Why South Korean Women Feel Like Second Class Citizens

South Korean Women: Feeling Like a Second-Class Citizen

Why South Korean Women Feel Like Second Class Citizens

Generally, women in South Korea are fragile.

I sat on my couch, in my new apartment, on my first night in Korea, reading the orientation booklet that my new boss had handed me earlier that day.

“Korea has been a male dominated society for a long time. Korean women have not been educated to stand alone.”

Having this knowledge upon arrival probably got me started on the wrong foot. From day one, I had my eyes peeled for any signs that men dominated society here. Turns out I didn’t have to search very hard.

My students love to to ask me, “Are you married?” It’s a perfectly innocent question, but it is one only asked to women, never men.

I was told early on by my recruitment agent and fellow teachers, that if I was a smoker, I should avoid doing it in public. It’s okay for men, but it is very frowned upon for women to do so.

My students love to to ask me, “Are you married?” It’s a perfectly innocent question, but it is one only asked to women, never men.

Recently one of my young female students asked me why I wasn’t married. “I don’t want to be married right now,” I told her.

She nodded seriously, “Me neither. My mom told me when you get married, you take care of the whole house and cook all the time.” I had to laugh. We agreed that wouldn’t be any fun.

I thought it would be different among Korean youth, and that young men and women would be more equal, but I’m not convinced yet.

I was told early on that if I was a smoker, I should avoid doing it in public. It’s okay for men, but it is very frowned upon for women to do so.

As my boyfriend, Luke, and I sat at a local bar recently, we were approached by a young couple who invited us to play darts with them. We had a good time, speaking English and broken Korean, and being generally terrible at darts. At the end of the game, the young guy introduced himself to Luke. After they shook hands, I readied myself for my turn, but it never came. They both turned to leave with a smile and a wave. My name wasn’t important.

I want to be patient, to understand that this is a cultural norm that goes back to their Confucian roots. I want to be more accepting and open my eyes to all of the good things that come from these societal positions. But my all-girls-school, tough-chick, feminist side is screaming inside. I am an equal.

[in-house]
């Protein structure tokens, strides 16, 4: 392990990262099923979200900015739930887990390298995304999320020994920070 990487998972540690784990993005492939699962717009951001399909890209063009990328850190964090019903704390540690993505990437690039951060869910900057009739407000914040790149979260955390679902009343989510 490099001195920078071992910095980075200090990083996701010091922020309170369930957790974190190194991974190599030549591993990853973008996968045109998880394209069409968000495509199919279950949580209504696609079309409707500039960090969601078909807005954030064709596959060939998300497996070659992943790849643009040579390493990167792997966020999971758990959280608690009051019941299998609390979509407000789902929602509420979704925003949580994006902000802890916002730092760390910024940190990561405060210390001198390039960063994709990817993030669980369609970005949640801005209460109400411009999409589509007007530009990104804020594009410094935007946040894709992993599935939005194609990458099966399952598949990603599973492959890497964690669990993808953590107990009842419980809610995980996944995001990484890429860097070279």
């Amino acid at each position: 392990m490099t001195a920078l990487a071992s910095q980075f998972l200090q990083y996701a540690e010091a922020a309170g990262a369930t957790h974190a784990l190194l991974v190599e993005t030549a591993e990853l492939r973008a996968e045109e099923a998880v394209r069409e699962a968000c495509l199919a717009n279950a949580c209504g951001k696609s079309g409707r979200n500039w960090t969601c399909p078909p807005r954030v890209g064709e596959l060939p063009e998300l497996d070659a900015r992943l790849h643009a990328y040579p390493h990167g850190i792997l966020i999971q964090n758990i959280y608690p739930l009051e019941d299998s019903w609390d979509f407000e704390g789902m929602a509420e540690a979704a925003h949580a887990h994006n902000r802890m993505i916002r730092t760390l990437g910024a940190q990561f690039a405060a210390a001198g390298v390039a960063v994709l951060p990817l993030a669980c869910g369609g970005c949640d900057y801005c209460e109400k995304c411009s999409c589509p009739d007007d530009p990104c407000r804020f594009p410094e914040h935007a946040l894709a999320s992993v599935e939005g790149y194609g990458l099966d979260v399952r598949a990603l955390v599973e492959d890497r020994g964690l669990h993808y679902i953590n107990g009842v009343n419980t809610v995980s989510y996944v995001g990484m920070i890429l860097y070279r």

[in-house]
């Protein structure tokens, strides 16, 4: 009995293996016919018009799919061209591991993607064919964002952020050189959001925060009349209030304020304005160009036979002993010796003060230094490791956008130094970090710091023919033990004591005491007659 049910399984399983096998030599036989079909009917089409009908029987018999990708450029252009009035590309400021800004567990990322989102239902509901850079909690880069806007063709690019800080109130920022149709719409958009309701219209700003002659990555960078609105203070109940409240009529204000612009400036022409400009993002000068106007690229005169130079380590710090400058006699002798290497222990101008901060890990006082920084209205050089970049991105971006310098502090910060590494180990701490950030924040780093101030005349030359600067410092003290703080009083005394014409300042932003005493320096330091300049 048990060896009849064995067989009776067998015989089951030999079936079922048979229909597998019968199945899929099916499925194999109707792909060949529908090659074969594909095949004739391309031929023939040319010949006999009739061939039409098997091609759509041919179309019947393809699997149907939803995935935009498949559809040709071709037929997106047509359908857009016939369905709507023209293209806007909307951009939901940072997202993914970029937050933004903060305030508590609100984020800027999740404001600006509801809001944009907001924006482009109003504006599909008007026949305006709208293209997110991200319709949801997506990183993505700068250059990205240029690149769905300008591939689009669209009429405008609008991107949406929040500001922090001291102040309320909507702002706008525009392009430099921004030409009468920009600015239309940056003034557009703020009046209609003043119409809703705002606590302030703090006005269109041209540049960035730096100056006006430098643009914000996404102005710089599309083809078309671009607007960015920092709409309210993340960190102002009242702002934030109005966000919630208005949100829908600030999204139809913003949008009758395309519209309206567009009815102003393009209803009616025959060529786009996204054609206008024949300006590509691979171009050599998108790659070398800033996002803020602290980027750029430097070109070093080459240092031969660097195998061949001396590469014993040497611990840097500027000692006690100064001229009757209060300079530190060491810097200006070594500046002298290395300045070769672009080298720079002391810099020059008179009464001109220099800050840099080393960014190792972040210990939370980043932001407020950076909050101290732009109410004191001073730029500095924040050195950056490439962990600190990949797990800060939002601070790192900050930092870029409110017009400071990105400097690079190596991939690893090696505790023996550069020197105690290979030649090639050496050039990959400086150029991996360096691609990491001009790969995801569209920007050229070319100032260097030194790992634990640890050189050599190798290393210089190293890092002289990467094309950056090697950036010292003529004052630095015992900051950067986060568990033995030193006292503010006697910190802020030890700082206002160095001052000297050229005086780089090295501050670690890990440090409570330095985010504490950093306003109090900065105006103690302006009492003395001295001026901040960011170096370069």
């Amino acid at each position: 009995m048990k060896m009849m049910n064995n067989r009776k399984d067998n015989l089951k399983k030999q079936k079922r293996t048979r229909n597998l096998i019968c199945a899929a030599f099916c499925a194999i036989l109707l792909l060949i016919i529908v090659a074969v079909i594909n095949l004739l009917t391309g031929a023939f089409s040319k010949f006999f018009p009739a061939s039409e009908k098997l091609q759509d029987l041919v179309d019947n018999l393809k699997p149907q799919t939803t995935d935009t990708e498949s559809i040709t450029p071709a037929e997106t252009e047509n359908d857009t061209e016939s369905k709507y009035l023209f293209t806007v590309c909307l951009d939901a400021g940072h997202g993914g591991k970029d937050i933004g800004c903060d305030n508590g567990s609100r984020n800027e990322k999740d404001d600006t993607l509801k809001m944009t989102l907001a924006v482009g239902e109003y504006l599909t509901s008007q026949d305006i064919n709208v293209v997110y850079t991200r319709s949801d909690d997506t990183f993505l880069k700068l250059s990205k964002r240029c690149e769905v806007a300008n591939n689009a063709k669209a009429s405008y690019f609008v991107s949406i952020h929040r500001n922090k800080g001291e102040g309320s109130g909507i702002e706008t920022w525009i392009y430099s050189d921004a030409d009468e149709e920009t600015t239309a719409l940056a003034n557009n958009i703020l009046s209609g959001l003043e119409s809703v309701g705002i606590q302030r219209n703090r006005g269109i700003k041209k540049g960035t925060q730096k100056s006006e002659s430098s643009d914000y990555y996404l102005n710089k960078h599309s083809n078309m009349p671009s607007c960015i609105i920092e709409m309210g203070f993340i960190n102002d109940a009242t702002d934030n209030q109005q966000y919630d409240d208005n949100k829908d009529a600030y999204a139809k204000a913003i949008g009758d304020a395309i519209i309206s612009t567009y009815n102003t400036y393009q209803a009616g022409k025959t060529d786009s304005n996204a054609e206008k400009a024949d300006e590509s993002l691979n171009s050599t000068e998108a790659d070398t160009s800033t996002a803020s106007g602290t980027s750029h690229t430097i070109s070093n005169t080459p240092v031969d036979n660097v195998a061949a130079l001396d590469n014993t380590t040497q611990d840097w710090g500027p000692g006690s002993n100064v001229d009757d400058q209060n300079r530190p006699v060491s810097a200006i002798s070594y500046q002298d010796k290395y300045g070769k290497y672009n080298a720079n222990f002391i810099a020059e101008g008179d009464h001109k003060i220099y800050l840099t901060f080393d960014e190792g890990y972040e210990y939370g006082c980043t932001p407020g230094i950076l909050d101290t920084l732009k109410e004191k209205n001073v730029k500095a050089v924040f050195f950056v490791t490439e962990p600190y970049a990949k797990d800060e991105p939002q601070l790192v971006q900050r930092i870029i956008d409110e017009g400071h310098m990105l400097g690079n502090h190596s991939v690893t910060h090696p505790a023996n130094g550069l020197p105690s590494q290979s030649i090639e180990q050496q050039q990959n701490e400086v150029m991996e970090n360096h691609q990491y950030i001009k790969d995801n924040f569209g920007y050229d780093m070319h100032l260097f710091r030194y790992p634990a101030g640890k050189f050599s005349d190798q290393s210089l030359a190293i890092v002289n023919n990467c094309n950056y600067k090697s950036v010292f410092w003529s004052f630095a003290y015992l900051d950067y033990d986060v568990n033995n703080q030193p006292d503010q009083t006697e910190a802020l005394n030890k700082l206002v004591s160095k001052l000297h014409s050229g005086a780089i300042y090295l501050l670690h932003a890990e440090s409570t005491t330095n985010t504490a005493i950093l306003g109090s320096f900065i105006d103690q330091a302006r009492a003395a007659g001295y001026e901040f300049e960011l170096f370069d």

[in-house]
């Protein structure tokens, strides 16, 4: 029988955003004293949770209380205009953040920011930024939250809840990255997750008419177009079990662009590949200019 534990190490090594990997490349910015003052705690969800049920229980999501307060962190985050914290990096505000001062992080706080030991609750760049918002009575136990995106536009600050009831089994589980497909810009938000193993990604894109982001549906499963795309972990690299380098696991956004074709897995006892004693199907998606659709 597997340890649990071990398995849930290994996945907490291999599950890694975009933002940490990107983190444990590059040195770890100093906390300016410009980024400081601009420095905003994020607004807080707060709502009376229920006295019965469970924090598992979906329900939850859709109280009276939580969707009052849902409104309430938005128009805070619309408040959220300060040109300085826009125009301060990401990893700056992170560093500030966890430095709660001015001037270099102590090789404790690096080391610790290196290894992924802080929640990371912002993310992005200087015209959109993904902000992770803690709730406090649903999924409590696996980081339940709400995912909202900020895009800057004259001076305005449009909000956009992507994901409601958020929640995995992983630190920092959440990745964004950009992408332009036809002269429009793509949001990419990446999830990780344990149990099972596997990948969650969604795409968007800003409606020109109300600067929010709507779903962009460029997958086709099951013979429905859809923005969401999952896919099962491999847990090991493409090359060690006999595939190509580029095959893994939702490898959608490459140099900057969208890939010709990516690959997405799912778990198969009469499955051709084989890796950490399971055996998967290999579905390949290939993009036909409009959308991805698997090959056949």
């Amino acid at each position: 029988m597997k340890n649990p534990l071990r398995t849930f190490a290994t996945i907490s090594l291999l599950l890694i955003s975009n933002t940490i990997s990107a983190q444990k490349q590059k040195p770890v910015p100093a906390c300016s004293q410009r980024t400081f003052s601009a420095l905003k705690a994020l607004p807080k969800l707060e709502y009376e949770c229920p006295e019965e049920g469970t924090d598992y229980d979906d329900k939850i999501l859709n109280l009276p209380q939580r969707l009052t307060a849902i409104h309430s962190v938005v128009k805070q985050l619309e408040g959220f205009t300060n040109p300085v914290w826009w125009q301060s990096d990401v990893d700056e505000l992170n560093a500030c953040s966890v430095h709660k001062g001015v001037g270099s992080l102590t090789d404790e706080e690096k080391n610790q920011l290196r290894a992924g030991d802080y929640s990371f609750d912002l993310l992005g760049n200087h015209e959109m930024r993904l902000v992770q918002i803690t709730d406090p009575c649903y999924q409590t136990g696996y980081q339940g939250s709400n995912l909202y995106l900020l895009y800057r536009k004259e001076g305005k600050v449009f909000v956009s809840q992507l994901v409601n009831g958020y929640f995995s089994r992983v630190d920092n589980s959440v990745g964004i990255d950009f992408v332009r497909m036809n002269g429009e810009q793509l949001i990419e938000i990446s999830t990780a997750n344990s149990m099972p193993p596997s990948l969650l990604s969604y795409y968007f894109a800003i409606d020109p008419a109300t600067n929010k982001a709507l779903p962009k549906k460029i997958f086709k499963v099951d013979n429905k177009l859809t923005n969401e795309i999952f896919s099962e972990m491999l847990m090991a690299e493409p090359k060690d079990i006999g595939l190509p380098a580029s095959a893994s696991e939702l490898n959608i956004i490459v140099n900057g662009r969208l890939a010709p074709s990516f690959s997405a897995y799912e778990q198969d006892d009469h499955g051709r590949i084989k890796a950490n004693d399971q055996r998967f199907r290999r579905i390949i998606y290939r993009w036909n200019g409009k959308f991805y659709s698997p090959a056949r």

The longer I’m here, the more I hear these kinds of stories or experience the female role in Korean society. Female teachers do not speak up in meetings or lose control of their emotions in upsetting situations. I know it’s getting better all the time and a lot of what I experience could probably be said about my very own country.  In fact, Korea has beaten the United States to their first female president. It can make a girl wonder.

 

Why South Korean Women Feel Like Second Class Citizens

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Life at Sea: 48 Hours in Busan, Korea

Have you traveled to South Korea? What were your impressions? Email us at editor@pinkpangea.com for information about sharing your experience and advice with the Pink Pangea community. We can’t wait to hear from you.

Why South Korean Women Feel Like Second Class Citizens photo credit: unsplash.

About Laura Bronner

Laura BronnerLaura Bronner is an American girl addicted to life abroad. After graduating from college she set off on what was meant to be a year of travel. That was four years ago. Since then she has lived in New Zealand, Australia and now calls South Korea home. You can follow along with her experiences on An American Abroad

2 thoughts on “Why South Korean Women Feel Like Second Class Citizens

  1. Avatar
    Luana
    May 24, 2014
    Reply

    Guess it’s a change that takes time. When something is so rooted into the culture and mind of a people, change can take decades or centuries to happen.

    I’m Italian, and while Italy is generally on the equality side, women are still underpaid at work, they easily get fired when they get pregnant, and in the family girls are still told they should learn how to cook and dedicate more time to housework “for their future husband”.

    LOL my grandma and mom still tell me that. And it’s why I hate housework with a passion (I only do it for hygiene reasons, not because I’m a woman). Honestly, if I had to get married to be a ‘slave’, then I’d rather stay single forever. Gladly, my fiance doesn’t care about all that. He thinks of us as equal and that’s why we make a great team. 😉

    • Avatar
      Shannon
      January 17, 2016
      Reply

      I can’t stand being treated unequally. And, you’re totally right that inequality does still exist in America too.

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